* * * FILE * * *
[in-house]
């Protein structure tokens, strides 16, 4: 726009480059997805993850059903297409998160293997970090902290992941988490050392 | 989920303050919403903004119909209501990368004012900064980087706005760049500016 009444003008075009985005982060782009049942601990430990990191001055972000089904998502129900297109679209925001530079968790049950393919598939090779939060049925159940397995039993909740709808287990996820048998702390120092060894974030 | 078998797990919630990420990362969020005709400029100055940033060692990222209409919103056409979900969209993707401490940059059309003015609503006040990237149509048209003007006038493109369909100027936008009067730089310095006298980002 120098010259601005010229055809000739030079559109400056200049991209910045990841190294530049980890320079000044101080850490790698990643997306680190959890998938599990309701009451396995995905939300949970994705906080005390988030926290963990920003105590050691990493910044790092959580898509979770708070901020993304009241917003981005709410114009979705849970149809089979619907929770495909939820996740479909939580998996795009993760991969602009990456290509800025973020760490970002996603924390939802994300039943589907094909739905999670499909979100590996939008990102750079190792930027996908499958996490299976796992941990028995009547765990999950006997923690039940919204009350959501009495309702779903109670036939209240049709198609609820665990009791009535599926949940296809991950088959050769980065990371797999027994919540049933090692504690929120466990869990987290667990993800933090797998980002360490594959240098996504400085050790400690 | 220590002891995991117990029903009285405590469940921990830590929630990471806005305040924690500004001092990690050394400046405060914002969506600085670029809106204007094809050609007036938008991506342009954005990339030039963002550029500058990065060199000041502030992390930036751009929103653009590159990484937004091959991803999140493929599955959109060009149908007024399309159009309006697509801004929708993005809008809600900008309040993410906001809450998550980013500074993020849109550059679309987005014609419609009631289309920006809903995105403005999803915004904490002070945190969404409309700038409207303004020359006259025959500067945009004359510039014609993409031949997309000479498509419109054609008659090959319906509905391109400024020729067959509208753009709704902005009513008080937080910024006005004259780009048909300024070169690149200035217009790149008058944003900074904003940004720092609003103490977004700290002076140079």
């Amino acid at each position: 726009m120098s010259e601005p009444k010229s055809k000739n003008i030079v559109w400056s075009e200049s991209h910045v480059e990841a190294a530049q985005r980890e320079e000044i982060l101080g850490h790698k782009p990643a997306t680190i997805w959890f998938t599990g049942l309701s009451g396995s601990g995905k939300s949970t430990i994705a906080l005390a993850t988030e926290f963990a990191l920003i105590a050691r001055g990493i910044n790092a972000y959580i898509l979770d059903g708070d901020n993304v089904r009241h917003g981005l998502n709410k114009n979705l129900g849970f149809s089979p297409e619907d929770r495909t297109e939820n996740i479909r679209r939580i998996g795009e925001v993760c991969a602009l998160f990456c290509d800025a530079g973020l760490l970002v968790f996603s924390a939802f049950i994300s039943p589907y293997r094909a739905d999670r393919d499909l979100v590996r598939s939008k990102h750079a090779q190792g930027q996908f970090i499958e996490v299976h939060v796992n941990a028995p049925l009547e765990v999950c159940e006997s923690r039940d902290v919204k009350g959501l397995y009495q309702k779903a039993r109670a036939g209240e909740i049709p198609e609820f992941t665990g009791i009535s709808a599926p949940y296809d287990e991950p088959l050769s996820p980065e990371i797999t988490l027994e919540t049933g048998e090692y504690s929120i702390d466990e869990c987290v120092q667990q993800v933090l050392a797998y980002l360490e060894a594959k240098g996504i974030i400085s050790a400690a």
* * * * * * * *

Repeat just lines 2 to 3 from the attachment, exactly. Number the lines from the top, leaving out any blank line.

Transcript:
């Protein structure tokens, strides 16, 4: 726009480059997805993850059903297409998160293997970090902290992941988490050392 | 989920303050919403903004119909209501990368004012900064980087706005760049500016 009444003008075009985005982060782009049942601990430990990191001055972000089904998502129900297109679209925001530079968790049950393919598939090779939060049925159940397995039993909740709808287990996820048998702390120092060894974030 | 078998797990919630990420990362969020005709400029100055940033060692990222209409919103056409979900969209993707401490940059059309003015609503006040990237149509048209003007006038493109369909100027936008009067730089310095006298980002 120098010259601005010229055809000739030079559109400056200049991209910045990841190294530049980890320079000044101080850490790698990643997306680190959890998938599990309701009451396995995905939300949970994705906080005390988030926290963990920003105590050691990493910044790092959580898509979770708070901020993304009241917003981005709410114009979705849970149809089979619907929770495909939820996740479909939580998996795009993760991969602009990456290509800025973020760490970002996603924390939802994300039943589907094909739905999670499909979100590996939008990102750079190792930027996908499958996490299976796992941990028995009547765990999950006997923690039940919204009350959501009495309702779903109670036939209240049709198609609820665990009791009535599926949940296809991950088959050769980065990371797999027994919540049933090692504690929120466990869990987290667990993800933090797998980002360490594959240098996504400085050790400690 | 220590002891995991117990029903009285405590469940921990830590929630990471806005305040924690500004001092990690050394400046405060914002969506600085670029809106204007094809050609007036938008991506342009954005990339030039963002550029500058990065060199000041502030992390930036751009929103653009590159990484937004091959991803999140493929599955959109060009149908007024399309159009309006697509801004929708993005809008809600900008309040993410906001809450998550980013500074993020849109550059679309987005014609419609009631289309920006809903995105403005999803915004904490002070945190969404409309700038409207303004020359006259025959500067945009004359510039014609993409031949997309000479498509419109054609008659090959319906509905391109400024020729067959509208753009709704902005009513008080937080910024006005004259780009048909300024070169690149200035217009790149008058944003900074904003940004720092609003103490977004700290002076140079």
């Amino acid at each position: 726009m120098s010259e601005p009444k010229s055809k000739n003008i030079v559109w400056s075009e200049s991209h910045v480059e990841a190294a530049q985005r980890e320079e000044i982060l101080g850490h790698k782009p990643a997306t680190i997805w959890f998938t599990g049942l309701s009451g396995s601990g995905k939300s949970t430990i994705a906080l005390a993850t988030e926290f963990a990191l920003i105590a050691r001055g990493i910044n790092a972000y959580i898509l979770d059903g708070d901020n993304v089904r009241h917003g981005l998502n709410k114009n979705l129900g849970f149809s089979p297409e619907d929770r495909t297109e939820n996740i479909r679209r939580i998996g795009e925001v993760c991969a602009l998160f990456c290509d800025a530079g973020l760490l970002v968790f996603s924390a939802f049950i994300s039943p589907y293997r094909a739905d999670r393919d499909l979100v590996r598939s939008k990102h750079a090779q190792g930027q996908f970090i499958e996490v299976h939060v796992n941990a028995p049925l009547e765990v999950c159940e006997s923690r039940d902290v919204k009350g959501l397995y009495q309702k779903a039993r109670a036939g209240e909740i049709p198609e609820f992941t665990g009791i009535s709808a599926p949940y296809d287990e991950p088959l050769s996820p980065e990371i797999t988490l027994e919540t049933g048998e090692y504690s929120i702390d466990e869990c987290v120092q667990q993800v933090l050392a797998y980002l360490e060894a594959k240098g996504i974030i400085s050790a400690a």